AV Club Does Music City: Noel Murray on Nashville Film Festival

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Come and play with us forever and ever: Dogtooth
  • Come and play with us forever and ever: Dogtooth
Make sure you check out longtime Scene contributor Noel Murray's excellent round-up of last week's Nashville Film Festival in his regular gig at The Onion's AV Club. For my money — what am I saying, it's free — the AV Club is the most exciting thing going in pop-culture coverage at the moment: a kaleidoscopic jamboree where lengthy book and film coverage flourishes, good writers are encouraged to follow their passions, and the tone and content are an invigorating mix of wit and substance. It doesn't have the know-it-all tone of an EW or the above-it-all tone of a Pitchfork, and its best writers (including Noel) reclaim earnestness from being a pejorative.

Anyway, Noel offers his take on nearly a dozen festival standouts while providing a sketch of the festival's history and its significance to the area. If you missed Catherine Breillat's Bluebeard, the chilling "bogeyman" documentary Cropsey, or Dogtooth — whose climactic dance sequence was the great WTF moment of the festival, according to the dumbfounded people I spoke to afterward — you'll be kicking yourself.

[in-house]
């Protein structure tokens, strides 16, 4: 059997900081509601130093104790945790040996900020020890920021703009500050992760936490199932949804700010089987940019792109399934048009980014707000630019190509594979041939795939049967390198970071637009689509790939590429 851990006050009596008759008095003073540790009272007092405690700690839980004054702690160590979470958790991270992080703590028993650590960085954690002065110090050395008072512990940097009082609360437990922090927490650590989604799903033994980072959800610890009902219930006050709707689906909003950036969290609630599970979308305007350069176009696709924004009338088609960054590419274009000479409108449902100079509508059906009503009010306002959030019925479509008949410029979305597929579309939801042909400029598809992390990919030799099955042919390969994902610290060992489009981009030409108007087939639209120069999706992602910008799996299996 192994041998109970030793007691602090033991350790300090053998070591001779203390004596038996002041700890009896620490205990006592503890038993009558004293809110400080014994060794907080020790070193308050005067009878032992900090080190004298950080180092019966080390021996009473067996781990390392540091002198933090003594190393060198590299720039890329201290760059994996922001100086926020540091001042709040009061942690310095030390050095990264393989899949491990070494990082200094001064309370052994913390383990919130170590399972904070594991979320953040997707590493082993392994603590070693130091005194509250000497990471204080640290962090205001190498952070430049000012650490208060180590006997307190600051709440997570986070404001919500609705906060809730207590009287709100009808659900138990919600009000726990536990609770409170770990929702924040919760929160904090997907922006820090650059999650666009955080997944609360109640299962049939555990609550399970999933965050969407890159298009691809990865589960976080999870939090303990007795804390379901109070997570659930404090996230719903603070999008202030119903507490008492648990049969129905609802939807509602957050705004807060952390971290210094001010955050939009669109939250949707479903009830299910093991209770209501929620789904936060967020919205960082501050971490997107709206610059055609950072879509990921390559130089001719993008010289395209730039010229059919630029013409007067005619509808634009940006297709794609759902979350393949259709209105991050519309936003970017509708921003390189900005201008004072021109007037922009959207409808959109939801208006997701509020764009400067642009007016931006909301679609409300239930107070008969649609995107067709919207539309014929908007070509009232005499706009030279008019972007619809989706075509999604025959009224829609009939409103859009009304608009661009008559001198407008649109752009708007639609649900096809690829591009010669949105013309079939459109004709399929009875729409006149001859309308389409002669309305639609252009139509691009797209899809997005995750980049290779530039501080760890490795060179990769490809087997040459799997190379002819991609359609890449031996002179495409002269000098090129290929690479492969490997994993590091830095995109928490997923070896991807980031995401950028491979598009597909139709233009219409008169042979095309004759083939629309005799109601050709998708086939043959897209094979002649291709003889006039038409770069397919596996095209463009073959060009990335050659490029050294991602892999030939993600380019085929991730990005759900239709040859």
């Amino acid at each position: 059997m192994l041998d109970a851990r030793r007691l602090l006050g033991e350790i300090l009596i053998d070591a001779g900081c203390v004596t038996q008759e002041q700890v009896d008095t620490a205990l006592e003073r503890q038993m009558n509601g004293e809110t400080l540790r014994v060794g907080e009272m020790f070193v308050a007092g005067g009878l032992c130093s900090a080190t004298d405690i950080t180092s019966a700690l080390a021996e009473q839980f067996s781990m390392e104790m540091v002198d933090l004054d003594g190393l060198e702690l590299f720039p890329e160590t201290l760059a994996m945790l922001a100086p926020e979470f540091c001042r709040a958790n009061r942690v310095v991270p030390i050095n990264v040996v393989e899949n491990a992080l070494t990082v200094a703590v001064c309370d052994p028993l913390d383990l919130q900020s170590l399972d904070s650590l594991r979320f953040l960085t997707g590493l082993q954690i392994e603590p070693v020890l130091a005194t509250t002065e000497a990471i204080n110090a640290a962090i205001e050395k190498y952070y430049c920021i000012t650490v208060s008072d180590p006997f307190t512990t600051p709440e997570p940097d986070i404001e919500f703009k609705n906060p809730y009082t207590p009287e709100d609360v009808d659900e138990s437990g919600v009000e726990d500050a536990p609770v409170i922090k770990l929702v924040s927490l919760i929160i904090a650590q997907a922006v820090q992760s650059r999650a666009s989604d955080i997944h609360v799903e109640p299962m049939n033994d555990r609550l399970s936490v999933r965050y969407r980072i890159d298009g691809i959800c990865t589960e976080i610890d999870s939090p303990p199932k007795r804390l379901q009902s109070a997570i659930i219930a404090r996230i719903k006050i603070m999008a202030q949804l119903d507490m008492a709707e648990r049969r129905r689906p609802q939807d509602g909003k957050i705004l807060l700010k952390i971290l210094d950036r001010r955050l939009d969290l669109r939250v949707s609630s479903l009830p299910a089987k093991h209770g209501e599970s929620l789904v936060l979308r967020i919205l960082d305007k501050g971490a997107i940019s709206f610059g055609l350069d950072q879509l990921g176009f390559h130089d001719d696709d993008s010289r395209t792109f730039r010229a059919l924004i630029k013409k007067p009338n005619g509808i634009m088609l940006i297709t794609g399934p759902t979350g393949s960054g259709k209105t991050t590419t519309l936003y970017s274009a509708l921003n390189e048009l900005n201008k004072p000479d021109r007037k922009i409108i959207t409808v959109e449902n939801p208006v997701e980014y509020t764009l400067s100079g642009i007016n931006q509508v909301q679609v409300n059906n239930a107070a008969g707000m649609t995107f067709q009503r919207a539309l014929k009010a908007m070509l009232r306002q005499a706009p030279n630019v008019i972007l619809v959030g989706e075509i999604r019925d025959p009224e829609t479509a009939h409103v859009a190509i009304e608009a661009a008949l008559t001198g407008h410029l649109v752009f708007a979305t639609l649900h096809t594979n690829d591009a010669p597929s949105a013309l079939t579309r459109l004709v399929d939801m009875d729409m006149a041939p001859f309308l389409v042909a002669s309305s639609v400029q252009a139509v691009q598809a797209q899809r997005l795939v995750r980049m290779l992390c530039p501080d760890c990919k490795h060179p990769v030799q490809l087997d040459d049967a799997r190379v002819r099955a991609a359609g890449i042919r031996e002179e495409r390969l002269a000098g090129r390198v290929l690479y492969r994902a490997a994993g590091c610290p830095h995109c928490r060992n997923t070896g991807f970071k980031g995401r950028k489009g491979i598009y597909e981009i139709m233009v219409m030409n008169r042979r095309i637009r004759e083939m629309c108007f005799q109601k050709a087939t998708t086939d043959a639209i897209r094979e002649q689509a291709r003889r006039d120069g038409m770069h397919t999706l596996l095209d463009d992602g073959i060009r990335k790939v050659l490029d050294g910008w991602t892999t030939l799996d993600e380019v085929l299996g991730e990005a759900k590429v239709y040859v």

He also raises an interesting point about regional festivals being an alternative distribution circuit for otherwise sure-to-vanish films. This is undoubtedly true — but when are distributors going to recognize the value of regional fests as a marketing tool for films that have nationwide distribution, however limited?

The so-called heartland is an enormous untapped audience that many distributors have written off because it requires cultivation. At (I think) the same SXSW Noel mentions in his piece, a veteran indie distributor told an audience he'd pretty much given up on releasing foreign films outside the major markets because the returns just weren't there — only to be challenged by audience members frustrated that his films never played their cities.

The Nashville festival has often found itself competing unsuccessfully for films with Tribeca, the vastly larger, amorphous fest that runs at roughly the same time in New York. But playing a festival like Tribeca surely will cannibalize the audience in a market where films by name directors are known quantities. In a smaller market such as Nashville — where the average moviegoer wouldn't know Bruno Dumont from Margaret Dumont, or Gaspar Noe from Noel — it could only raise the profile of the filmmaker and the film. Raising a movie's name recognition is the strategy of any marketing campaign. One easy way would be to provide regional fests with advance screenings, ensuring word of mouth when the movie arrives weeks/months later in theaters.

One last stray note about this year's NaFF (an abbreviation Noel notes with amusement regarding the Kinks-related documentary Do It Again): If attendance held this year at around 22,000, as the festival said in its wrap-up press release, it's amazing how much audience the fest retained without much help from star power. Maybe that's another reason people need to come to Nashville — here Mario Van Peebles rates not only a separate VIP section within the VIP tent, but also an afterparty.

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